A strange name for a fragrance you may think! Back in the fifties, the four big US cosmetics brands were Estée Lauder, Elizabeth Arden, Helena Rubinstein and Charles Revson's, Revlon. As you can imagine, the rivalry was immense, and Arden couldn't even bring herself to call Revson by his name, instead calling him "That Man". Charles decided to give the name to this men's fragrance, which must have really peeved Liz!
That Man fragrance notes
- Bergamot, Petitgrain, Lemon
- Geranium, Carnation, Cedarwood
- Oakmoss, Tonka bean, Musk
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Latest Reviews of That Man
I have nothing but admiration for the old classic style of perfume making, and That Man is typical of this. That Man is a masterpiece standing the test of time! It's community indeed a big orchestra of citruses and spices and flowers but so delicately blended that the actual aroma that comes out of this blend gone of the most comforting, self assuring and tasteful creations I have ever had the pleasure to smell. The fragrance opens up with a host of notes that can be almost overwhelming but which work together really well to give the impression of a well dressed, slightly conservative image of a man. Pure masculinity in the old tradition. With citrus, lavender, carnation and herbs, followed by geranium, oakmoss and cedar, with leather, coumarin and tonka constantly in the background. It can be dense and a little heavy, but it dries down beautifully with leather and earthy, herbal florals to give this impression of some serious masculine shit... But at the same time gentleman-like, classy and just an all around manly and interesting composition you need to smell in order to fully grasp it's beauty. In fact It has a strong opening but don't let it scare you. Your reward comes an hour or two later when the inner notes become active and surround you with a scent of authority and confidence. The ladies that are too shy compliment you will smile inside as you pass by.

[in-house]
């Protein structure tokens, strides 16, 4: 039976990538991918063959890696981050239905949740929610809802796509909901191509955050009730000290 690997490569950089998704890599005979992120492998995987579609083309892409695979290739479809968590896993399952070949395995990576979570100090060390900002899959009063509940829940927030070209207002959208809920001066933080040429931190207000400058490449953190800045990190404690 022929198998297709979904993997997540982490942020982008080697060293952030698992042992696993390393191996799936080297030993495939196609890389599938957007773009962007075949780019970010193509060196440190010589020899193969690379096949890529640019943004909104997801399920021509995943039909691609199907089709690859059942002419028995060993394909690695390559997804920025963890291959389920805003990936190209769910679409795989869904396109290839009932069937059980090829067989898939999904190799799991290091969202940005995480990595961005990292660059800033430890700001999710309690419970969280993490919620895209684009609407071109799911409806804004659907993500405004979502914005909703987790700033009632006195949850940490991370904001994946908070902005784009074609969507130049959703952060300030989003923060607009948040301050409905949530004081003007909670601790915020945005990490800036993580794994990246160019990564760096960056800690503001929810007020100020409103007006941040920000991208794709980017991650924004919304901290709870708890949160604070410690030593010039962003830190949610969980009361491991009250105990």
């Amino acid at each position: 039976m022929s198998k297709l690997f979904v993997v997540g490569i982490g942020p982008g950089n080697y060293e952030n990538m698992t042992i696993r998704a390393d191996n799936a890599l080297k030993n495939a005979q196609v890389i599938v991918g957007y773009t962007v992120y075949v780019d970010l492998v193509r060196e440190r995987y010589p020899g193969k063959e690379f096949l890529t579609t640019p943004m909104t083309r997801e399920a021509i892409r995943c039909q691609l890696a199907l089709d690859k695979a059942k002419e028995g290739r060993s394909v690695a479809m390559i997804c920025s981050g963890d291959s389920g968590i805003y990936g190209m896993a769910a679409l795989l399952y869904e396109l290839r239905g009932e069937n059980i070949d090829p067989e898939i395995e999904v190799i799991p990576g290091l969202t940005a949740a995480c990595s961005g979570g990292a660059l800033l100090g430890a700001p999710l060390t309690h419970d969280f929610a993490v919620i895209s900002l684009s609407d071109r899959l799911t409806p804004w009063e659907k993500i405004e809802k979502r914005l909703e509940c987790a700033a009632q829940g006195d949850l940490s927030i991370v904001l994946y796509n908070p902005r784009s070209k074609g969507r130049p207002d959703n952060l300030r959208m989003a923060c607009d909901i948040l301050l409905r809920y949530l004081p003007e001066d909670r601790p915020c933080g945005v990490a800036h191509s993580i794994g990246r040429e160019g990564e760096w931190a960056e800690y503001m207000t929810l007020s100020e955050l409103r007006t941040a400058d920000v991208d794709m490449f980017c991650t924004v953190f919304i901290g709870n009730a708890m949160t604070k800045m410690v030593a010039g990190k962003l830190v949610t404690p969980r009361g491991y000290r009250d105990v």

Maybe I am THAT MAN (take that as you will). Maybe I am the one that insists on singing when I don't always have great pitch. Maybe I am not the perfect weight and I no longer have the six pack I had when I was 32 (did it really matter that I did anyways?). Maybe I am just a little too obsessed with fragrance and need to dedicate time to other hobbies.
Maybe it's Maybelline. Or rather, Revlon.
That Man was originally released in 1958 to the delight of the proper bachelor, looking to impress and undress. What an awful decade it was, but that is another story for another time. This fab fougere, however, is one of the finer products of the time, at least as it was reintroduced in the 80s, perhaps at the time slightly amping up the clove and geranium to put it more in line with the power-fougeres of the time period.
That Man trades lavender for petitgrain to accompany bergamot and lemon to create this sharp, bracing opening that soon surrenders to the spice. The base is more cedar than musk, perhaps a somewhat musky cedar. A cedar that's been with a few too many trollops but has good hygiene. The cedar is THAT MAN, apparently. The coumarin and oakmoss is what gives this a classic fougere drydown. It doesn't wear out its welcome and really just hangs out by the water fountain shooting the breeze over a cuppa.
I think I am just in love with any fragrance that has geranium and cloves together. For that alone, I am sold on THAT MAN. I am willing to sign contracts with him, make him the godfather of my first born, and maybe start a small business with him. Does he go to the gym? I need to lose a few and hit the weights again. THAT MAN, will you be my gym buddy? Wink wink.
Well worth the price of admission.